Olson noted that the slash bar is another piece of punctuation that people could use. It didn’t mean a period, it didn’t mean a comma, and it didn’t mean a hyphen (although it was somewhat approximate to a hyphen in linking words together) – Are you interested in youth/age? (youth-hyphen-age, but youth-slashbar-age is for either/or, it doesn’t mean “and” – the hyphen means “and”, like youth-and-age – youth-age, but the slashbar means “or” – so it’s a functionally swifter way of saying “are you interested in fucky/sucky?” (fucky-slashbar-sucky).
Student: Olson also used a lot of open parentheses. One parenthesis.
AG: Yeah, That’s a really weird one, because it’s confusing, But it’s just like the mind…
AG: …because you begin a divagation, and you never do finish it. You just go back to your subject. You might break off with a dot.
He also says the typewriter, because it has even spacing – it’s not like somebody’s handwriting – so it standardizes the eccentricity of individual writing. In other words, you can still be eccentric, arrange your poem on the page equivalent to your breath,( like a painter), or equivalent to your mind, (like one half of the parentheses started but never closed), but, at the same time, it provides a standardized form of those arrangements. It might get too crazy if everybody had their own handscript typography, but with the typewriter, it provides, sort of, a set of keys, or a set of symbols. You can go one space, two spaces, three spaces. You can have a margin. You can have slashbars, you can have “etc”s, you can have ampersands (ampersand is the “and” that looks like a musical staff bar) (&) you can have dollar signs. So he recommended more attention to the typewriter, primarily. People who write on typewriters get into that. Robert Creeley used to always write on typewriters and so his poems look like they were written on typewriters. He adjusted his short lines, the single short lines that you can see neatly put down, rolling up the typewriter, typing three or four words per line. Williams wrote on the prescription pad and so his poems look like they were written on prescription pads sometimes. They have that form…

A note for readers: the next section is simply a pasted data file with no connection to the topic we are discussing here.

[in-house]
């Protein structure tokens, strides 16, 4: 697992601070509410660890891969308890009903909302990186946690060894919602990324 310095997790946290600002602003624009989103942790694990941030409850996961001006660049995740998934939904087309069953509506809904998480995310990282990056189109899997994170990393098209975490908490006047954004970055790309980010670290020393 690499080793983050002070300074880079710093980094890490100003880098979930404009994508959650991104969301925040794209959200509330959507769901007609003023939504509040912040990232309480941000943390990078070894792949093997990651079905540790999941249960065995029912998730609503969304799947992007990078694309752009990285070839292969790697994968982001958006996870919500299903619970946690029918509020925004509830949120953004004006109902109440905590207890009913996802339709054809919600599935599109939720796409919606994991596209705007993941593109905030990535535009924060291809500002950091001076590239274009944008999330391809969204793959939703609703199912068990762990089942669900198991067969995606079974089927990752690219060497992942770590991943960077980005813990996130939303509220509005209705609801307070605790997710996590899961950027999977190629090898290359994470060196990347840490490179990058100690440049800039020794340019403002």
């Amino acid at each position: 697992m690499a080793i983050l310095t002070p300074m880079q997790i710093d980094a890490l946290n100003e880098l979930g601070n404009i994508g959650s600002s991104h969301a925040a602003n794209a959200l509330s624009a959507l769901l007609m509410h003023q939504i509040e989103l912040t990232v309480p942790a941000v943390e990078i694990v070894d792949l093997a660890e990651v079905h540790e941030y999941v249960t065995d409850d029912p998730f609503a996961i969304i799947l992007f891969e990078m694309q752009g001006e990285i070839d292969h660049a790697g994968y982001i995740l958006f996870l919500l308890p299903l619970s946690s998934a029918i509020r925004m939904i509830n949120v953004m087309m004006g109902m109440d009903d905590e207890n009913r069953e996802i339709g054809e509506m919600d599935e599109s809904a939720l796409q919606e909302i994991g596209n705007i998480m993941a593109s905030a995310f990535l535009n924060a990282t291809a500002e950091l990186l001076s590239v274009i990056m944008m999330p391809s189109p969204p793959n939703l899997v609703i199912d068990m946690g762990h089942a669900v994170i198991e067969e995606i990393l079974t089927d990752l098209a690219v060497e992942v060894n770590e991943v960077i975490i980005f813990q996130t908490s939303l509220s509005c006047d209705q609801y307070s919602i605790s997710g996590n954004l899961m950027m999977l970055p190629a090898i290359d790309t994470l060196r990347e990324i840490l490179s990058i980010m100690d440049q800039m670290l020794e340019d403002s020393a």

which leads to another, either sub-section of this, typography, or a whole new node of thought, about arrangement of the mind on the page and the breath on the page, which is the original condition of writing. Conditions of writing. So do you write on a prescription pad? – or do you write in a short notebook that you keep in your back pocket? – do you write in a big schoolbook, that will take a long line? – do you write on a giant ledger book? – do you write on the typewriter? – do you write on buses? – do you write in bed? – do you write everywhere? – If you have a short notebook (or if I have a short notebook), I notice that I tend to write little short poems (like Kerouac’s Mexico City Blues, which are also written in little notebooks – and that’s why the Mexico City Blues page looks like the page of a notebook – every one of them just one page long, each one of them fills up a page) . So the circumstances and conditions of writing do have an effect…
AG: … because they do suggest..
Student: I have a whole bunch of 28-line poems…
Student: …that I got off lined paper.
Yeah, and then it changed, the style changed. Yeah, I feel that sometimes I get in the mood of wanting to have a notebook that has no lines, and sometimes I want a notebook with big lines. So I wouldn’t laugh it, in the sense that it’s really important. It’s just like (if) a painter has a real big canvas then he can paint a big painting. If you have a big notebook you have a tendency to write big long lines. If you want to write like (Walt) Whitman, get yourself a giant ledger. If you want to write haiku, get yourself a little tiny notebook.
[tape ends here] [to be continued]